As British and US forces prepare to attack the Taliban stronghold of Marjah, in the biggest coordinated ground assault yet seen in the country, involving 14,000 troops, including Special Forces assassination squads tasked with bumping off leading Taliban activists, questions have been raised back home.
As Afghan civilians, unconnected with the Taliban flee the war zone to escape the fallout from the onslaught, certain Western observers have been questioning the wisdom of the operation.
Military historian, Michael Clothcap told us:
"I can understand the allies wanting to get in there and sort out the bad guys, but what I don't understand is why we've told the Taliban what we're going to do in advance. All they need is a satellite dish and it's all over the news channels. It just gives the enemy the heads up and a chance to get out of there if they decide not to fight."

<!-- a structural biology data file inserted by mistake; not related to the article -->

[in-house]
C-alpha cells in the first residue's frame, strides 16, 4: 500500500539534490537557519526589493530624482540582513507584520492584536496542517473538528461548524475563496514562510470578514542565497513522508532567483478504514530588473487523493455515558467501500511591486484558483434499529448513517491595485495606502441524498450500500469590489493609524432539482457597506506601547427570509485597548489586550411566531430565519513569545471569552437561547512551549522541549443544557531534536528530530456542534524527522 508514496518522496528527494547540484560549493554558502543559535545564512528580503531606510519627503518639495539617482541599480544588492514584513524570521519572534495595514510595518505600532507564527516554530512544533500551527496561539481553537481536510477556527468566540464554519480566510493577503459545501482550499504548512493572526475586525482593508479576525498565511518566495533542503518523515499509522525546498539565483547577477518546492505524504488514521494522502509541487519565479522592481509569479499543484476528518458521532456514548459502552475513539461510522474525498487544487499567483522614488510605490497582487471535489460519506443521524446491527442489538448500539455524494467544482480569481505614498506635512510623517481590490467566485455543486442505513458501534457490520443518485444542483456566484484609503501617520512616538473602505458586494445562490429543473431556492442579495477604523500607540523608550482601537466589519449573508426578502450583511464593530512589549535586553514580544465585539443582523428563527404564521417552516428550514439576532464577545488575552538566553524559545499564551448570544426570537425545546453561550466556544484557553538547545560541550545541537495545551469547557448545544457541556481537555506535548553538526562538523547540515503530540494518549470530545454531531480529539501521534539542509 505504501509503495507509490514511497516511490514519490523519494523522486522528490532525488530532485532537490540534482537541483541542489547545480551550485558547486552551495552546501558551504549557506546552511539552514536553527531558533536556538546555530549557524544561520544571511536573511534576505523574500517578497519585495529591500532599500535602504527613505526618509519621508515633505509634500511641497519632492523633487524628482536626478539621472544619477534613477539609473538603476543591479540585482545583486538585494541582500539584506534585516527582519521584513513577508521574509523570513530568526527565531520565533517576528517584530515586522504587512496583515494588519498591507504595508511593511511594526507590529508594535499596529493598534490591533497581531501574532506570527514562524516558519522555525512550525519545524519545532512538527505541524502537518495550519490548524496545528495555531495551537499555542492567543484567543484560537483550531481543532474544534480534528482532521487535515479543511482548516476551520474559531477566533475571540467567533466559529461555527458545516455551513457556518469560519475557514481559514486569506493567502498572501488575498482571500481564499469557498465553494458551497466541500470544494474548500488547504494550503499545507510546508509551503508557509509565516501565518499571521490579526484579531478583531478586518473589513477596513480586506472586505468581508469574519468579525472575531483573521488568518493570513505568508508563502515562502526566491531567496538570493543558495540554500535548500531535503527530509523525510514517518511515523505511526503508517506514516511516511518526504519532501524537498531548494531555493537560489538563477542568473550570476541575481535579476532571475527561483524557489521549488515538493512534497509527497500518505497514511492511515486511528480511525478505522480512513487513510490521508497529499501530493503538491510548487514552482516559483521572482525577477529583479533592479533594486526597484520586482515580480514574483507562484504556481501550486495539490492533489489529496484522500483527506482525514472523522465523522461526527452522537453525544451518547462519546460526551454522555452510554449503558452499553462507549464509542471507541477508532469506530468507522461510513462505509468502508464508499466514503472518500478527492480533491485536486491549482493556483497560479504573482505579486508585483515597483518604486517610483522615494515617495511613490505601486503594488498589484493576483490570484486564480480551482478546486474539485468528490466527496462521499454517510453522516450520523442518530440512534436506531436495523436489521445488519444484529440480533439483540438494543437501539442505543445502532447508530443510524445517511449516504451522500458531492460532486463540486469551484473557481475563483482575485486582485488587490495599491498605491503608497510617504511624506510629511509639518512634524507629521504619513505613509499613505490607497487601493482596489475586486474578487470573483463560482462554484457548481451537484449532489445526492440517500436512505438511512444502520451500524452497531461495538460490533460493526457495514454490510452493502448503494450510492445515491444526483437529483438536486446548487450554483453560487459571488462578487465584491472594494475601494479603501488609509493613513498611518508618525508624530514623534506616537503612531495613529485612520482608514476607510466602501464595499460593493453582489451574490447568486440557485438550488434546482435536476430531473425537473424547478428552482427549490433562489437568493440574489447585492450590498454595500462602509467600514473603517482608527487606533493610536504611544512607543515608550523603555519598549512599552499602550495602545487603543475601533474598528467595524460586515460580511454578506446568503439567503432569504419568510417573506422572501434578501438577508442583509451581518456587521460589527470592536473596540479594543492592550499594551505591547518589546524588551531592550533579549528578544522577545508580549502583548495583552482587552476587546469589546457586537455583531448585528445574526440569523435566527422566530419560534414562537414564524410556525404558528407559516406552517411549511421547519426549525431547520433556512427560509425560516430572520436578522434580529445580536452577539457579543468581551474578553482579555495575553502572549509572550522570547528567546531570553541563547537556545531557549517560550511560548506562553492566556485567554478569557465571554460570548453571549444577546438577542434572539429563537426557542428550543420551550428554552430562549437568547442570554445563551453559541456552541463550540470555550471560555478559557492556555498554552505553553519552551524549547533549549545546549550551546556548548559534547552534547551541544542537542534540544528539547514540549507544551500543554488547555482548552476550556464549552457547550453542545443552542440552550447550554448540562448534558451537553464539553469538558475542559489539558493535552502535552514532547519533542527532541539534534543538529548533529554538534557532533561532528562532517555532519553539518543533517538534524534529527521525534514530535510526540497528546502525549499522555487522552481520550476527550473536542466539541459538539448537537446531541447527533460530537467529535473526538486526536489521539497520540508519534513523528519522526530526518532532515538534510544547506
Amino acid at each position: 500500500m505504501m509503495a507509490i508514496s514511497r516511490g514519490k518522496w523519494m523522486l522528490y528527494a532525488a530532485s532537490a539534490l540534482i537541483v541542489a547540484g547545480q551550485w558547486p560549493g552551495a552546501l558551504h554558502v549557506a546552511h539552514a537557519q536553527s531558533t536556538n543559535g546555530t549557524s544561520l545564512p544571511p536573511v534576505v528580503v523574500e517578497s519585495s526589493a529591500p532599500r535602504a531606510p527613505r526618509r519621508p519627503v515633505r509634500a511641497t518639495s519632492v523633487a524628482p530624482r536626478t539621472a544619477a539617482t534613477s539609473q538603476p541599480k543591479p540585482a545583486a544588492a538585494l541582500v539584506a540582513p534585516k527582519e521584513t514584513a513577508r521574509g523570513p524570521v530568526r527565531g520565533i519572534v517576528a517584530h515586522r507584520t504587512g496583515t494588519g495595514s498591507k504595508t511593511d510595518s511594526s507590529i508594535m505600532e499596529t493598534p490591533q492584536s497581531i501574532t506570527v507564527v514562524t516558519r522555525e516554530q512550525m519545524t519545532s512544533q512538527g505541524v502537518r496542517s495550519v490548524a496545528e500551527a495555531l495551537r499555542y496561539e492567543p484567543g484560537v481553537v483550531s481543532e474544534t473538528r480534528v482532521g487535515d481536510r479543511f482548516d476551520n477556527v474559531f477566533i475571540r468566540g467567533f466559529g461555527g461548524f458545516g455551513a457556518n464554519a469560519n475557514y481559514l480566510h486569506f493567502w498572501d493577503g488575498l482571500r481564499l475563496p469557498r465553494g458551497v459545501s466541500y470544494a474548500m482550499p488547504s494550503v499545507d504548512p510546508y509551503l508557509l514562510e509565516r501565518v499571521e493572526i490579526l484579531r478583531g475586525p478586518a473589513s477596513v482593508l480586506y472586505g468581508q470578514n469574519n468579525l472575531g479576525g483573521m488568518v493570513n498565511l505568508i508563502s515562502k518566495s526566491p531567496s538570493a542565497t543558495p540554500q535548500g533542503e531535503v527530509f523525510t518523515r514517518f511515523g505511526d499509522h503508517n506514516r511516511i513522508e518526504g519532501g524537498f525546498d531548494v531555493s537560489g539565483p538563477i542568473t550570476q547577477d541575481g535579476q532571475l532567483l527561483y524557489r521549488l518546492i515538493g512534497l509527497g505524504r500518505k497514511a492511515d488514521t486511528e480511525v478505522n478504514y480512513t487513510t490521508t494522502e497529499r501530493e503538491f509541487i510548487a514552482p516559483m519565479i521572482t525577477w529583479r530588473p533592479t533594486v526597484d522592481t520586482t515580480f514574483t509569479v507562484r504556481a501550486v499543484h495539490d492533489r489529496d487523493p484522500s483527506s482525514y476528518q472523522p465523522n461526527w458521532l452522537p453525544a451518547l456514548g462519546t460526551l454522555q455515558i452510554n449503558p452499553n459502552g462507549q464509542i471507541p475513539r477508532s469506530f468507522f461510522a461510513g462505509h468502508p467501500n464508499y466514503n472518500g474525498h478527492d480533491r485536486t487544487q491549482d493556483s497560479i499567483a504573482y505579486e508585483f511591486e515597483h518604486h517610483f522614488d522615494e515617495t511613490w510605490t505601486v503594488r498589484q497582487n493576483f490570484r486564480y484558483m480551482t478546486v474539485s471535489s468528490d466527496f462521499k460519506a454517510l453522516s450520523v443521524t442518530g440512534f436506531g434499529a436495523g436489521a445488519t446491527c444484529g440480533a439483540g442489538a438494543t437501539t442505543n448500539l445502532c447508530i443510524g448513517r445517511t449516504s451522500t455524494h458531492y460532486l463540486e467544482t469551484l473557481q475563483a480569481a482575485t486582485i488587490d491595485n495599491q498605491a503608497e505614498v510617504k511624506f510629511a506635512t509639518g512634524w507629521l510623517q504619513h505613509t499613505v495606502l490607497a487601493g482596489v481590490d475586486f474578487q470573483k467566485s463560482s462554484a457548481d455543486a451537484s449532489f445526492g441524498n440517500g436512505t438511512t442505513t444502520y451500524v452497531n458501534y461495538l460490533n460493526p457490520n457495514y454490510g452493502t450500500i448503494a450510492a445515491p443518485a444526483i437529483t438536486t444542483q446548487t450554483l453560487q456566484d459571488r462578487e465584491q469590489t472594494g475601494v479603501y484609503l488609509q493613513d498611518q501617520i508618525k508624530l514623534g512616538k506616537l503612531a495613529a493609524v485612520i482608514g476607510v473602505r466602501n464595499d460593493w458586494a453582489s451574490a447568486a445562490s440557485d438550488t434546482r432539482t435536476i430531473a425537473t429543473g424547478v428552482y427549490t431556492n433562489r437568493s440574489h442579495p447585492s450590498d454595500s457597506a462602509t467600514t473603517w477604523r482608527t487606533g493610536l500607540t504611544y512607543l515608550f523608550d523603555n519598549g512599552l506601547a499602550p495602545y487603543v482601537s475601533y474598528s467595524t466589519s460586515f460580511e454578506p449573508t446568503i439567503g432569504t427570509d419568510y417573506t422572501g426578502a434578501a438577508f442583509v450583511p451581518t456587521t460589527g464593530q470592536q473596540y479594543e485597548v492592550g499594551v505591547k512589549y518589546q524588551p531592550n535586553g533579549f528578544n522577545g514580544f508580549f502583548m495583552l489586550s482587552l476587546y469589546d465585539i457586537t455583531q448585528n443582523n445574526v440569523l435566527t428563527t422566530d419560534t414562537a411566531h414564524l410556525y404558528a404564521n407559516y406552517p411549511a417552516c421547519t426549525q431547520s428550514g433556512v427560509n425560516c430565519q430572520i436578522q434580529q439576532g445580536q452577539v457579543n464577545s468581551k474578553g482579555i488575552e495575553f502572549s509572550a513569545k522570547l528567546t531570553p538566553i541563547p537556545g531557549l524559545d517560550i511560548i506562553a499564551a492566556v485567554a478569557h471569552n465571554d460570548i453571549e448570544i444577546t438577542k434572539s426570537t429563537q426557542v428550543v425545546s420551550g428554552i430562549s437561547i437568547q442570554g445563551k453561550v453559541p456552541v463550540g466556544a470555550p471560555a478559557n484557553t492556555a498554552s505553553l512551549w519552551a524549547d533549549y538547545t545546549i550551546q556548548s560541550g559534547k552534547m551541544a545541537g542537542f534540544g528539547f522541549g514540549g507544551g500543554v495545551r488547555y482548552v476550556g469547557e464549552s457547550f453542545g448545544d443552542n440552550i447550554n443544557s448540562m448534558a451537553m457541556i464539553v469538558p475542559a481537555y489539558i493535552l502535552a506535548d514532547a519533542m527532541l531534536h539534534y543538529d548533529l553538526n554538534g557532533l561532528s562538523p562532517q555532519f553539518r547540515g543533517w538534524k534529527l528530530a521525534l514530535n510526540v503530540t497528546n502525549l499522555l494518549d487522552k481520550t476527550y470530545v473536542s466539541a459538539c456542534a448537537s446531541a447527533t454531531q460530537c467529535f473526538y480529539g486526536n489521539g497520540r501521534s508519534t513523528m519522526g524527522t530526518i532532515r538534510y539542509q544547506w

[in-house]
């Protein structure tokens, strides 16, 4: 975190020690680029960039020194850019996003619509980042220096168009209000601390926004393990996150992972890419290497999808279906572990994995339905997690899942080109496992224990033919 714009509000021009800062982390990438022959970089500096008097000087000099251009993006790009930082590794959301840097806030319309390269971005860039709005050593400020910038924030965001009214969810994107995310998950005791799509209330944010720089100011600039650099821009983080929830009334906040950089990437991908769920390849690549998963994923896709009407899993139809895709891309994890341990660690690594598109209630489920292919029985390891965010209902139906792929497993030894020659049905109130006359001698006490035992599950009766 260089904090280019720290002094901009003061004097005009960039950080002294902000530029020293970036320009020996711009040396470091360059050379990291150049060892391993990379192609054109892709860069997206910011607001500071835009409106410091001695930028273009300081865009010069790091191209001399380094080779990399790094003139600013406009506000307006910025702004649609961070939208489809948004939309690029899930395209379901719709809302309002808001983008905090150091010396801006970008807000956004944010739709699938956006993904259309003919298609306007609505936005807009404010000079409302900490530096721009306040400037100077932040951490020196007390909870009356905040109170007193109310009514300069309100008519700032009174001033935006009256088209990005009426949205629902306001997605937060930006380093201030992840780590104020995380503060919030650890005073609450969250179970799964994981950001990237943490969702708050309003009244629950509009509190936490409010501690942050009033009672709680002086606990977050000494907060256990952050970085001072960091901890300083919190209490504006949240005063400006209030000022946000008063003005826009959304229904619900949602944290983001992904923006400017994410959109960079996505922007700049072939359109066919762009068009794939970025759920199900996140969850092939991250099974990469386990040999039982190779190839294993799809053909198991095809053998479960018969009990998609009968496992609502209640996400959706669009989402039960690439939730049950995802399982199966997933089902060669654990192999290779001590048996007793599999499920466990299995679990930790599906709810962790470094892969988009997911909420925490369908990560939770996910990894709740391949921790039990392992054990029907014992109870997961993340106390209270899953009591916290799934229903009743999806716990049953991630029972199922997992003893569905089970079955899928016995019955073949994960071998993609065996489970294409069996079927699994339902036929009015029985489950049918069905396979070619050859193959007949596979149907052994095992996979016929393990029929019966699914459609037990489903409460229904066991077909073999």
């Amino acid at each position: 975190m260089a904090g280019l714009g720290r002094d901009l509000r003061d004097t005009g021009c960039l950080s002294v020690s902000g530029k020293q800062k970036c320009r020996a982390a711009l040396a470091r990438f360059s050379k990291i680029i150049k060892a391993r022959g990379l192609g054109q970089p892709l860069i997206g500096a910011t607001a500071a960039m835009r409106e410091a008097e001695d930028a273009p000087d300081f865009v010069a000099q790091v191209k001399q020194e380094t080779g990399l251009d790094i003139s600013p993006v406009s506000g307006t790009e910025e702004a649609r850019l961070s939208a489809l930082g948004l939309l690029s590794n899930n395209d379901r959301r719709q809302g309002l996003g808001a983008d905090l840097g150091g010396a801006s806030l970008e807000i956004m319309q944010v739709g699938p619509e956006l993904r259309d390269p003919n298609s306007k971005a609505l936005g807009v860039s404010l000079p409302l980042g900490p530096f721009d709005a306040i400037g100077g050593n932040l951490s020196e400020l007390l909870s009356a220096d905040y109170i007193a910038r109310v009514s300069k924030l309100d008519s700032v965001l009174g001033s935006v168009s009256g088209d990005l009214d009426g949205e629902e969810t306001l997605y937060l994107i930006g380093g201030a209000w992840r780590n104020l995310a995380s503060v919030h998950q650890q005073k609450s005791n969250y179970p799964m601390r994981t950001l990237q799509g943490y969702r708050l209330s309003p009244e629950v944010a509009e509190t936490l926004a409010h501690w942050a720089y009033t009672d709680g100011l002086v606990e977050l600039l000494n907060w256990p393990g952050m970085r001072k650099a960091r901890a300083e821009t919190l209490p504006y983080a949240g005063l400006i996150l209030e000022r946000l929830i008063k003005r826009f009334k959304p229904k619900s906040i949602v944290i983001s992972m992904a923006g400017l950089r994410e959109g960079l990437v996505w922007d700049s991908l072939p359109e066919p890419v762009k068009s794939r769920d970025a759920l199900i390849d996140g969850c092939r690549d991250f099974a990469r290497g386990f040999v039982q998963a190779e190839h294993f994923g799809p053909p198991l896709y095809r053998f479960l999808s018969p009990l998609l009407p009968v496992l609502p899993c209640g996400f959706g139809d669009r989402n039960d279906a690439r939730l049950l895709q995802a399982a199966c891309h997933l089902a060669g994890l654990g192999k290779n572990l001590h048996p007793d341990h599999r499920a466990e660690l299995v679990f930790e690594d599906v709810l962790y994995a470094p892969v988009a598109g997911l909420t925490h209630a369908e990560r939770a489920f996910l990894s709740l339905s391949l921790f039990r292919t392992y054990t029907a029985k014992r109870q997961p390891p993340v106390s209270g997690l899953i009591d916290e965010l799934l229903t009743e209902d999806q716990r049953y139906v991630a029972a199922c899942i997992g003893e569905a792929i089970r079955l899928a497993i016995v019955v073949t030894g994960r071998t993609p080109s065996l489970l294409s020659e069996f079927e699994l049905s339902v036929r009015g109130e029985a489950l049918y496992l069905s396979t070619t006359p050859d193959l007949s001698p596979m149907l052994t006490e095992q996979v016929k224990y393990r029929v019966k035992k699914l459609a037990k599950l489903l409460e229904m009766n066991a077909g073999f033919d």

"The issue here isn't about inflicting casualties on the enemy," Major Francois DuBois Retd explained. "It's about scattering the enemy, and territorial superiority. It's more of a psychological assault than a physical one. It's all about who's in charge. That's why we let 'em get away. They're more use to us shitting rocks and spreading the news to their buddies about what bad-asses we are, than they are as martyrs."
"But what if they do make a stand?" Clothcap challenged. "Like Michael Caine in Zulu?"
"They won't," DuBois said emphatically.
"I still think it's naive of our armed forces to announce their intentions on live TV - before the event..."
"Shut up," DuBois ordered.
At which point Clothcap stopped talking and DuBois lit a cigarette in contemptuous defiance of the smoking ban.
More as we get it.